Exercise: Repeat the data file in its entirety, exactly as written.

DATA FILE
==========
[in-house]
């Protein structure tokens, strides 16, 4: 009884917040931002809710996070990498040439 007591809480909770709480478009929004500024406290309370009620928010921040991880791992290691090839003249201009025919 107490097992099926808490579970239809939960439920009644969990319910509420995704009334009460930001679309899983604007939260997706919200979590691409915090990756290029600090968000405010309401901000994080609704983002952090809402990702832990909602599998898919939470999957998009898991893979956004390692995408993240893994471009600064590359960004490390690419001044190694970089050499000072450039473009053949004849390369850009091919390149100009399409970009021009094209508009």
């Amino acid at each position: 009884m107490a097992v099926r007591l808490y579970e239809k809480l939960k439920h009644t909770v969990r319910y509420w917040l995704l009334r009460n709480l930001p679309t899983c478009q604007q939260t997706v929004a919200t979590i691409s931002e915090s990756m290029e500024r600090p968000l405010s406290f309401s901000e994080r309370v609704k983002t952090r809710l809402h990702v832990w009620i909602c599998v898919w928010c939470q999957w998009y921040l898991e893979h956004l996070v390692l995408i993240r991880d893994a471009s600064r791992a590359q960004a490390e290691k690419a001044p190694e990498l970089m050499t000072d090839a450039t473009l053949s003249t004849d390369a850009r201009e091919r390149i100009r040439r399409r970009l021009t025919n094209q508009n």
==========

[in-house]
């Protein structure tokens, strides 16, 4: 009884917040931002809710996070990498040439 007591809480909770709480478009929004500024406290309370009620928010921040991880791992290691090839003249201009025919 107490097992099926808490579970239809939960439920009644969990319910509420995704009334009460930001679309899983604007939260997706919200979590691409915090990756290029600090968000405010309401901000994080609704983002952090809402990702832990909602599998898919939470999957998009898991893979956004390692995408993240893994471009600064590359960004490390690419001044190694970089050499000072450039473009053949004849390369850009091919390149100009399409970009021009094209508009």
């Amino acid at each position: 009884m107490a097992v099926r007591l808490y579970e239809k809480l939960k439920h009644t909770v969990r319910y509420w917040l995704l009334r009460n709480l930001p679309t899983c478009q604007q939260t997706v929004a919200t979590i691409s931002e915090s990756m290029e500024r600090p968000l405010s406290f309401s901000e994080r309370v609704k983002t952090r809710l809402h990702v832990w009620i909602c599998v898919w928010c939470q999957w998009y921040l898991e893979h956004l996070v390692l995408i993240r991880d893994a471009s600064r791992a590359q960004a490390e290691k690419a001044p190694e990498l970089m050499t000072d090839a450039t473009l053949s003249t004849d390369a850009r201009e091919r390149i100009r040439r399409r970009l021009t025919n094209q508009n």